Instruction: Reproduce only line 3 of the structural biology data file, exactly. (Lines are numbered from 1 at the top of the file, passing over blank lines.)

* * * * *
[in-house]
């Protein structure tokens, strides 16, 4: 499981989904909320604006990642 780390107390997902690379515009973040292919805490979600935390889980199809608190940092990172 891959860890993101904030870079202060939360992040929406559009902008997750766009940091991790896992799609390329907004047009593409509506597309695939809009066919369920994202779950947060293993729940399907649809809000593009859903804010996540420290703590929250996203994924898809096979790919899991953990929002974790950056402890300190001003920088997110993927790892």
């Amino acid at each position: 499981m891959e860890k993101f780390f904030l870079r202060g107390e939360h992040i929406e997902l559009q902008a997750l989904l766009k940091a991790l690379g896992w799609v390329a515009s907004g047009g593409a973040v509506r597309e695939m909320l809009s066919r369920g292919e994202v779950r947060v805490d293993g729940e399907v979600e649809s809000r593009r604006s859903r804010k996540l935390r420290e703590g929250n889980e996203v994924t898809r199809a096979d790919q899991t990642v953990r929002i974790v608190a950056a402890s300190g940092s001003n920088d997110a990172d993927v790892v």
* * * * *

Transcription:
């Amino acid at each position: 499981m891959e860890k993101f780390f904030l870079r202060g107390e939360h992040i929406e997902l559009q902008a997750l989904l766009k940091a991790l690379g896992w799609v390329a515009s907004g047009g593409a973040v509506r597309e695939m909320l809009s066919r369920g292919e994202v779950r947060v805490d293993g729940e399907v979600e649809s809000r593009r604006s859903r804010k996540l935390r420290e703590g929250n889980e996203v994924t898809r199809a096979d790919q899991t990642v953990r929002i974790v608190a950056a402890s300190g940092s001003n920088d997110a990172d993927v790892v």